This medium-light roasted and fully washed coffee includes Catuai, Parainema, and Lempira varieties grown at 1,550 meters above sea level producing a balanced, medium body. In the cup, you may find notes of nougat, orange spice, and caramel.
Huckleberry’s Rwanda Ejo Heza
In Kinyarwanda, Rwanda’s official language, Ejo Heza means ‘a brighter future,’ and it comes to us from the female members of the KOPAKAMA cooperative. KOPAKAMA is a 774 farmer cooperative, and in 2011, the female farmers organized themselves into Ejo Heza which focuses on helping its members produce better coffee and attain higher pricing. Premiums on their coffees are reinvested into women’s health and education initiatives, agronomy support, and microcredit loans for its members. Huckleberry works with Ruth Ann Church of Artisan Coffee Importers to build their coffee from two of several day lots from Ejo Heza. The women of Ejo Heza are always looking for ways to increase the health of their trees, and are conducting experiments on the optimization of weeding and mulching techniques to increase their margins.
This coffee comes from the western region of Rwanda near Lake Kivu that is almost entirely planted with the Bourbon variety, which lends a deep, sugary, syrupy sweetness. Rich red clay soil combined with meticulous picking, sorting, and processing contribute to a sweet, complex, and sparkling cup. This coffee is layered with bright flavors of cranberry, sweet spice cake, and juicy pink grapefruit. Sounds delicious, right?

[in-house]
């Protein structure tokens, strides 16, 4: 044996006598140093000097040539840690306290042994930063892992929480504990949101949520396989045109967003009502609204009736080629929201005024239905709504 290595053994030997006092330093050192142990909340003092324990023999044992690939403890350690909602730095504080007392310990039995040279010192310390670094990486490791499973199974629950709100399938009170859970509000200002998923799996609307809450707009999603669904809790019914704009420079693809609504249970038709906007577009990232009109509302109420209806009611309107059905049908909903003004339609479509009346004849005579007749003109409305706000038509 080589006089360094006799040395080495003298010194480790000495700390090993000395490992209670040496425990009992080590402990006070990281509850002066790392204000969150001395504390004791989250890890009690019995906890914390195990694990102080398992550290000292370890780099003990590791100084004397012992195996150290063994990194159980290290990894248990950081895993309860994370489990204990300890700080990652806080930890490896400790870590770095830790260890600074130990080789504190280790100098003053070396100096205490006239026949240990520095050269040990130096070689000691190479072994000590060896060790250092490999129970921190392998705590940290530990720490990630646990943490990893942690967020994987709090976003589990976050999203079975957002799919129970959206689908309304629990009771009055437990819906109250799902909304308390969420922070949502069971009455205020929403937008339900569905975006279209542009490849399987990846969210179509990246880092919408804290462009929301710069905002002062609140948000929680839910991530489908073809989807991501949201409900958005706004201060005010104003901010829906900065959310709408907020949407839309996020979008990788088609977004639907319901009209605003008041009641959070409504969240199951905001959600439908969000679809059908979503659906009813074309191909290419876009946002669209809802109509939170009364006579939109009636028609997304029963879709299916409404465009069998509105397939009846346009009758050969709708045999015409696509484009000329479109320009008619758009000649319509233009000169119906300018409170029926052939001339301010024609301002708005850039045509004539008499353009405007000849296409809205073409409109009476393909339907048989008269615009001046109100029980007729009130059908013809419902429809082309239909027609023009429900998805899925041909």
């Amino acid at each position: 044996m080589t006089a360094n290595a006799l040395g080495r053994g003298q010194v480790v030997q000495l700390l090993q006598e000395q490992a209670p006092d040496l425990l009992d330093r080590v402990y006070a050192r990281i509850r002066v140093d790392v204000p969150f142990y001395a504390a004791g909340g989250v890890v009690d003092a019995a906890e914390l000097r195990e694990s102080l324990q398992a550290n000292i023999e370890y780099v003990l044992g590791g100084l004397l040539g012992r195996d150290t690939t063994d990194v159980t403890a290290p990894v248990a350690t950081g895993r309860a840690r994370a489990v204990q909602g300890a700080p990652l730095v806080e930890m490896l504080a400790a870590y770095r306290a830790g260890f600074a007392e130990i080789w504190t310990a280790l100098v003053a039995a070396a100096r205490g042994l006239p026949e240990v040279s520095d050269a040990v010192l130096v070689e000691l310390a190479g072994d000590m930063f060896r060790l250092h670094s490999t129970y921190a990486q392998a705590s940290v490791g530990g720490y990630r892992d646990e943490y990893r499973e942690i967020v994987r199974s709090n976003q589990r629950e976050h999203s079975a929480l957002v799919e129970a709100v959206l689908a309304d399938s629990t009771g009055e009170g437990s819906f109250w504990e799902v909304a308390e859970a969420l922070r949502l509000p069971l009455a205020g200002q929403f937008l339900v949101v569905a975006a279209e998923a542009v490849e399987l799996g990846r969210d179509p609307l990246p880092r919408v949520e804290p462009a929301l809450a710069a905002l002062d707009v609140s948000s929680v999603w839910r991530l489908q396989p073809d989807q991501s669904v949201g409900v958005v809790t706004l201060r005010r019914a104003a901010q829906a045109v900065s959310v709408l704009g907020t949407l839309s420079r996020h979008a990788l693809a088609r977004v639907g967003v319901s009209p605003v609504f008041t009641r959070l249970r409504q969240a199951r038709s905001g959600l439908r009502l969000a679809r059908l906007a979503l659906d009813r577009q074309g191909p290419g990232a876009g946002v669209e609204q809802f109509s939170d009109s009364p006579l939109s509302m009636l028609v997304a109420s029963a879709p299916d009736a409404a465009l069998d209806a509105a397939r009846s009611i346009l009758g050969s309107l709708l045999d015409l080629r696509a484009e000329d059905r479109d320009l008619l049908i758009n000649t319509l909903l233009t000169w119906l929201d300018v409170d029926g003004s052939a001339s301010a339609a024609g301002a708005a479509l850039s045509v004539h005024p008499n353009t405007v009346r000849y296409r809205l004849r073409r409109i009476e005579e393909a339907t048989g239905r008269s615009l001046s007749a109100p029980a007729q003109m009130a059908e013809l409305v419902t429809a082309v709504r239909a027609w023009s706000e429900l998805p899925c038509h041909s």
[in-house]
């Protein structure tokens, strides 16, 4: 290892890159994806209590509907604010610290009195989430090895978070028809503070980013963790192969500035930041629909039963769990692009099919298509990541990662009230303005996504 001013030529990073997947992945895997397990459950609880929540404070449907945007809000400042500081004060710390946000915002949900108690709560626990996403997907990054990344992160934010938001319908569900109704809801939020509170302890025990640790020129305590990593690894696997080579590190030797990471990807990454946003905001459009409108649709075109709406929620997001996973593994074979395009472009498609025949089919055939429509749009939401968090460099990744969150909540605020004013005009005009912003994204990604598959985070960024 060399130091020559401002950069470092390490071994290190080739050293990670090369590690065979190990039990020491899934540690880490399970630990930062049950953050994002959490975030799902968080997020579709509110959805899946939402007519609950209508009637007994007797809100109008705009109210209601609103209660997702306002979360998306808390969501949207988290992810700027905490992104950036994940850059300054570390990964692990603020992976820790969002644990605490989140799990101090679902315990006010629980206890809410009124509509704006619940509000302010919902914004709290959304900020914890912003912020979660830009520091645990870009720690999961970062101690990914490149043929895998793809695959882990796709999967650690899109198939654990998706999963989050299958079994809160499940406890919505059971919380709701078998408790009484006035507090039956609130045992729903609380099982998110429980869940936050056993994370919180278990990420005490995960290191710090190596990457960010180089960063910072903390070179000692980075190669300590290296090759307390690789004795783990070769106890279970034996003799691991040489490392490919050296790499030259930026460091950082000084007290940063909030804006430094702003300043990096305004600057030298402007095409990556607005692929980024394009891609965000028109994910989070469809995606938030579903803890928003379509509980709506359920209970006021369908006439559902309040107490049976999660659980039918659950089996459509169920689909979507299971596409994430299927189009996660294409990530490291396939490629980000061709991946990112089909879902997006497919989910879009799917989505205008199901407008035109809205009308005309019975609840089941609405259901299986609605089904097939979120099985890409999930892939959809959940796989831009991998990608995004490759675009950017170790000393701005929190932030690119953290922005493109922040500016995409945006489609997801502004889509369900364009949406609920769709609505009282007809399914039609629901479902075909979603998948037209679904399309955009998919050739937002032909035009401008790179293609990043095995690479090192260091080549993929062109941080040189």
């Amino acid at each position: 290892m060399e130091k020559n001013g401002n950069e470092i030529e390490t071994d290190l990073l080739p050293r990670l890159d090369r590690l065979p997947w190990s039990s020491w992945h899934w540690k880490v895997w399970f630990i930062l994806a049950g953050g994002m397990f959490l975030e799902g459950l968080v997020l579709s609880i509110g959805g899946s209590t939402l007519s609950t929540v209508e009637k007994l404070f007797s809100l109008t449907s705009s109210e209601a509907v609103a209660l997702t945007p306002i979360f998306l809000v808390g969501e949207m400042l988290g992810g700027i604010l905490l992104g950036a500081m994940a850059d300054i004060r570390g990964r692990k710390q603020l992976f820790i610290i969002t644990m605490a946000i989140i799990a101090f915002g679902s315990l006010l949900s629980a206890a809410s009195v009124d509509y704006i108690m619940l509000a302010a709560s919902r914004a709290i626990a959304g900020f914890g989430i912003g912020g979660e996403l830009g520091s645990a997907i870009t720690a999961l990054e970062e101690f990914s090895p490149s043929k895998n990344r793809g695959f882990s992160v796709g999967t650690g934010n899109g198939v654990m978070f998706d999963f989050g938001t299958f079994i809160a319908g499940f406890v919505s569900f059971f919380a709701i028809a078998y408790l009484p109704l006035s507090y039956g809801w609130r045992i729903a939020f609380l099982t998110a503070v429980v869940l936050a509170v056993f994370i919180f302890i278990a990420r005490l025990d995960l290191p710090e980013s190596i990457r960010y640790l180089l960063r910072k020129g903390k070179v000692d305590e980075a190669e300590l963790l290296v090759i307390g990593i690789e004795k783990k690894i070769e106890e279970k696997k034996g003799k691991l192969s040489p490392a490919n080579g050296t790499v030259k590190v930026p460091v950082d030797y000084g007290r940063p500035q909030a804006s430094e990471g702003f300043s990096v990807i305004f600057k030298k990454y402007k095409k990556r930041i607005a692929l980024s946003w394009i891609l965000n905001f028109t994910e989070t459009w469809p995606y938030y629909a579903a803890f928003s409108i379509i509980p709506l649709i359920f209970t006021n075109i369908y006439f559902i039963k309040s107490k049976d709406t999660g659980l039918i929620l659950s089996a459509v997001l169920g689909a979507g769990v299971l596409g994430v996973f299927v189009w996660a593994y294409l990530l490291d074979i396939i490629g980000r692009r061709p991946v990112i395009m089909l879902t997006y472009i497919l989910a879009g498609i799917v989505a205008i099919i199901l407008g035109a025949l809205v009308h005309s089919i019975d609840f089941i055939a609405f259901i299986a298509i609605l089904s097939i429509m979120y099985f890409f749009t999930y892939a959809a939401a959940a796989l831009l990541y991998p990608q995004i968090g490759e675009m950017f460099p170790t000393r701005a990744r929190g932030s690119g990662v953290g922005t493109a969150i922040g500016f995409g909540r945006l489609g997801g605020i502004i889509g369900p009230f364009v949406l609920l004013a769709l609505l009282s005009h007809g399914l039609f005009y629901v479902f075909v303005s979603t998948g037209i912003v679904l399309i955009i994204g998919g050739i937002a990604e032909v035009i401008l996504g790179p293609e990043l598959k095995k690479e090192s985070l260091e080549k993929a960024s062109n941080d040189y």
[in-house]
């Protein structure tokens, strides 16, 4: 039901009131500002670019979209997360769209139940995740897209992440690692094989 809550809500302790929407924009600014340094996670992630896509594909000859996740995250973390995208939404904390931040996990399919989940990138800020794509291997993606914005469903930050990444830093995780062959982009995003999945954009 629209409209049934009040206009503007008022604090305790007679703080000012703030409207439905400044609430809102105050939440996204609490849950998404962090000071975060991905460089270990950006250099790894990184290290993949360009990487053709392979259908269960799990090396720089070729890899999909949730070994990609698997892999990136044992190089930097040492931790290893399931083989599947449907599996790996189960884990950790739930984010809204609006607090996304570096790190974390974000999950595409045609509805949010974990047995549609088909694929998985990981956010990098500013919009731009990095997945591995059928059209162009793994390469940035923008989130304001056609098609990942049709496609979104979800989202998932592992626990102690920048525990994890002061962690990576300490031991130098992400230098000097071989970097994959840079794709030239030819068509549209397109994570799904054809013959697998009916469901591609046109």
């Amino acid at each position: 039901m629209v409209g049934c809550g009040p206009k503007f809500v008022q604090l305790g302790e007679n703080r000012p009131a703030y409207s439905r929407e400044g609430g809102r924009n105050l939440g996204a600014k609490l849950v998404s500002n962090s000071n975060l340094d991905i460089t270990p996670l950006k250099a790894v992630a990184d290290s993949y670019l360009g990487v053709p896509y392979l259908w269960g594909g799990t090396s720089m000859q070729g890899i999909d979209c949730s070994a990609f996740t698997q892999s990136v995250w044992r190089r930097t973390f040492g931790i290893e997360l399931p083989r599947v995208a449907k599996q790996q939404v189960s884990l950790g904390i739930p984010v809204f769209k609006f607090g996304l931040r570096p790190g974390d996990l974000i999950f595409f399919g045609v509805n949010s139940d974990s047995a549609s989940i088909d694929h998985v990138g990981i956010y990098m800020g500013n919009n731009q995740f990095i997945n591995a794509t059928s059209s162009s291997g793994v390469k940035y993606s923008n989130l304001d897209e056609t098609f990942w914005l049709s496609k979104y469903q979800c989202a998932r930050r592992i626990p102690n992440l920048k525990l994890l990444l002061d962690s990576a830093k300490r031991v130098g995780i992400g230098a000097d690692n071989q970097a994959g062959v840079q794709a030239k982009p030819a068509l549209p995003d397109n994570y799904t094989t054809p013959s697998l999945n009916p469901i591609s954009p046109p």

Wonderstate’s Organic Project Congo Muungano
Coming to us from the other side of Lake Kivu in the Democratic Republic of Congo is the Project Congo Muungano. This is the 5th-year Wonderstate has worked with the producer group from the Muungano cooperative. Formed in the wake of years of civil war in the Congo, Muungano in Swahili means ‘togetherness.’ The violent conflicts divided the people of Eastern Congo, destabilized the region, and tore families apart. In 2009 the founding members of Muungano sought to reunify their communities and re-establish economic opportunities for their region. Now, ten years later, they have grown to more than 4,300 members, more than half of which are women. This is particularly meaningful in the Congo where women have been historically marginalized and have suffered gender oppression and violence while providing the majority of the labor to produce Congolese coffee. The majority-female Muungano cooperative is helping to stabilize their community, creating economic opportunity, and producing amazing coffee.